Right of Return, Housing, Security, and Access to Employment are pressing challenges
Vienna. Finn Church Aid, the Network for Religious and Traditional Peacemakers and the International Dialogue Centre (KAICIID) with the partnership of the Organization of Islamic Cooperations and the Forum for Promoting Peace in Muslim Societies organized Central African Republic Conference on Intra-Muslim Mediation and Capacity Building to enhance inter-religious reconciliation and social cohesion in Central African Republic (CAR) 25-27th of February 2016.
Over 40 Muslim leaders leaders, representatives from Muslim women and youth communities and civil society met in a facilitated dialogue to explore how the Muslim community in the Central African Republic, which has been challenged by internal divisions in the past, could cohesively address the problems facing Muslims in the aftermath of the civil conflict that devastated the country.
The Muslim leadership of Central African Republic unanimously agreed to work together on a range of common issues, including but not limited to supporting the return of all refugees, from any religious background, who have been displaced by the recent conflict in the country.
High level participation
The meeting was also attended by a number of international observers, including noted scholar Sheikh Bin Bayyah, U.S Ambassador-at-Large for International Religious Freedom David Saperstein, Ufuk Gokcen, OIC Ambassador and Permanent Representative to the United Nations, New York and the U.S. Acting Speacial Envoy for the Organization of Islamic Cooperations.
To express support from CAR’s Christian communities and the government, the Archbishop of Bangui, Dieudonne Nzapalainga, Reverend Nicolas Guerekoyame-Gbangou, and the Minister of National Reconciliation and Political Dialogue H.E. Lydie Florence N’Douba actively participated as observers.
“The idea of this conference was born out of the high level inter-religious delegation to CAR in April 2014 organized by the FCA, the Network and the U.S. State Department. Since then the Network has partnered with the International Dialogue Center (KAICIID) and worked closely with the Muslim Communities in CAR, the Transitional Government, The Inter-religious Platform and the International NGO’s to make this conference a success” stated Dr. Mohamed Elsanousi, Director of the Network for Religious and Traditional Leaders, Washington Office.
Dr. Elsanousi added that, the Finn Church Aid office in Bangui has been contributing to the advancement of peace in CAR since the crises and has played a major role to make this conference a reality.
KAICIID Secretary General, Faisal Bin Muaammar, congratulated the participants for their courage and openness in dialogue: “We must agree that we take from this terrible crisis an opportunity to rebuild this nation as the citizens wish to see it. The Central African Republic prior to the crisis was a model for positive interreligious coexistence: you have a chance to rebuild that model, to rebuild a nation where every citizen has an equal share in the rights and responsibilities of citizenship.”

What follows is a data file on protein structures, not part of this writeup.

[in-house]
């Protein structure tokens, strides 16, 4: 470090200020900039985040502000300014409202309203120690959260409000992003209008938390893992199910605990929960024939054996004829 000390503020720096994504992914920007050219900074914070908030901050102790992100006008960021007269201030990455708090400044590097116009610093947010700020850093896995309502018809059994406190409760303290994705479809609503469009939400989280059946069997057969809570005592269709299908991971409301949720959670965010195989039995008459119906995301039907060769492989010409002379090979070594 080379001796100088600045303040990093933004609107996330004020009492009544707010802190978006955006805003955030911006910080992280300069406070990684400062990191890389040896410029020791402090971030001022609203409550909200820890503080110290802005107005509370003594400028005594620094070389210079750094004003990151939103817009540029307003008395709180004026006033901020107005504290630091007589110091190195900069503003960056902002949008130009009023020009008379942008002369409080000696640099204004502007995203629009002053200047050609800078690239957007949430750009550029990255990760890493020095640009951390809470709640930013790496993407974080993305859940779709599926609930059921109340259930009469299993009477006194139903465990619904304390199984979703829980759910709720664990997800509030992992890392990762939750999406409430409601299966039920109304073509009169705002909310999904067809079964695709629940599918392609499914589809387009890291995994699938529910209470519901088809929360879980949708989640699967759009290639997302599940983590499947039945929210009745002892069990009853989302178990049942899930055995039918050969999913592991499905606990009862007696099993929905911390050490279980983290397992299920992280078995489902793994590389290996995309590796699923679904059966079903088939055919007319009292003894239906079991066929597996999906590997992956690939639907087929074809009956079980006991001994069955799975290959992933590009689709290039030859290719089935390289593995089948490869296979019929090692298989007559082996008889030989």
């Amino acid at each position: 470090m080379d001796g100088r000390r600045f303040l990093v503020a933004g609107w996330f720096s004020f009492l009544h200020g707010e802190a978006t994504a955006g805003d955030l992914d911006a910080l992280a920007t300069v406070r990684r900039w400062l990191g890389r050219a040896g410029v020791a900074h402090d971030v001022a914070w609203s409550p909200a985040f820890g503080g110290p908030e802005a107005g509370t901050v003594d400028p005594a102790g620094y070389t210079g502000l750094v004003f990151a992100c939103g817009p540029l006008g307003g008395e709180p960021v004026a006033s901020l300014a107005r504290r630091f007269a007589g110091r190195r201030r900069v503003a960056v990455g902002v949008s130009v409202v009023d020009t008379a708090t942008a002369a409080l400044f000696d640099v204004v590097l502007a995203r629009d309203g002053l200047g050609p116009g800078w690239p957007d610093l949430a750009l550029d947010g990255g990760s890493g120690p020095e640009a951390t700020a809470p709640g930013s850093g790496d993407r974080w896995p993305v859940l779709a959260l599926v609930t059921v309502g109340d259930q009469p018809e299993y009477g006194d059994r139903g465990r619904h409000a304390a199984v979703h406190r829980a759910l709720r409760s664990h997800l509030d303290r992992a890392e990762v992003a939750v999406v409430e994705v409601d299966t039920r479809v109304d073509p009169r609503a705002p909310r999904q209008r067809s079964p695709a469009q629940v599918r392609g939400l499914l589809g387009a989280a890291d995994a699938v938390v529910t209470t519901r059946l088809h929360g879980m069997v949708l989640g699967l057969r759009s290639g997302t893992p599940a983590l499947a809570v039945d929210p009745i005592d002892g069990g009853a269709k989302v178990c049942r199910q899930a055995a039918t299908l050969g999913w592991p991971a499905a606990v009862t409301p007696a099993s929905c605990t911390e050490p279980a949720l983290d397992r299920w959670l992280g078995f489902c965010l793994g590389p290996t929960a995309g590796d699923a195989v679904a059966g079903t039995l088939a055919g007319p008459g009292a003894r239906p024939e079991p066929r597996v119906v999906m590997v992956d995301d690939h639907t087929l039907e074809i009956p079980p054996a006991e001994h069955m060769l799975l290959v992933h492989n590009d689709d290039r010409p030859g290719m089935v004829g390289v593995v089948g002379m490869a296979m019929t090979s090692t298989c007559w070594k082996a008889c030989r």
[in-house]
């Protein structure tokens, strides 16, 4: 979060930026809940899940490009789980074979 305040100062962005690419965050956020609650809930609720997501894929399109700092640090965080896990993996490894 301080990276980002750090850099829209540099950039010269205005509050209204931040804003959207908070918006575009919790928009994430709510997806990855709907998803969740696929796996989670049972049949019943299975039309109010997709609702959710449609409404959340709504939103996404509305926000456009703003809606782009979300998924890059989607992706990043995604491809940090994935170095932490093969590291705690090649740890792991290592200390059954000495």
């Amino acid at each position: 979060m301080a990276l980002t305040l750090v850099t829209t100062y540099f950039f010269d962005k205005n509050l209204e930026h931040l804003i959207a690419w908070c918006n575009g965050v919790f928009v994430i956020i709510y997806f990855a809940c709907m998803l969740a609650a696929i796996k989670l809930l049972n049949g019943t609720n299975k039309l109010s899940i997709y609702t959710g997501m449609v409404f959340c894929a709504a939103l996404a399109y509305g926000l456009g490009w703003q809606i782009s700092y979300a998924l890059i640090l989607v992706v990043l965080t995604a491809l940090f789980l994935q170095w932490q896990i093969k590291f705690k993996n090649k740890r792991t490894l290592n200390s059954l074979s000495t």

Bin Bayyah: All Muslim and Christian groups should have tolerance
Shaykh Abdallah bin Bayyah, the President of the Forum for Promoting Peace in Muslim Societies, urged greater unity among Muslim peacemakers, “Peace is the path to justice and revenge must be replaced with honest discussions, questions, and dialogue. All Muslim and Christian groups should have tolerance. All must agree on a goal, and this goal should be peace. The Christian and Muslim groups should have groups from within their communities that represent them and are able to speak on their behalf to advocate for peace”.
Ambassador David Saperstein said that he was honored to participate in this noteworthy conference, and expressed his confidence that it would help rebuild diversity and unity in communities in CAR. Ambassador Saperstein encouraged the particiants, saying, “Today, in my opinion, we begin the process of discussing one of the most important questions about CAR’s development: what will be the role of the Muslim community and how can we facilitate a return to the harmony and brotherhood that existed in the past, and which has been broken by recent violence, and reinvigorate the social cohesion so vital to CAR’s future.”
Right of return, housing and security pressing challenges
Challenges remain. Returning refugees should be re-integrated into society, and enjoy access to housing, education and work. Women’s and youth inclusion in the peacebuilding process is far from complete. Lack of educational and economic opportunities for youth, increases growth in crime, as well as drug addiction and trafficking. Extremists could exploit youth’s marginalization to increase recruitment.
The participants were concerned by systemic state discrimination of Muslims, and highlighted the citizenship law’s implentation to deny Muslims full citizenship. They also expressed concern that Muslims are often denied access to jobs on the basis of their religion.
The participants agreed to form a follow-up committee to implement the outcomes of this meeting, which were formulated in an action plan.
More information: Mohamed Elsanousi, Director of the Network for Religious and Traditional Leaders, Washington Office. tel, +1 317 506 2835, firstname.lastname@example.org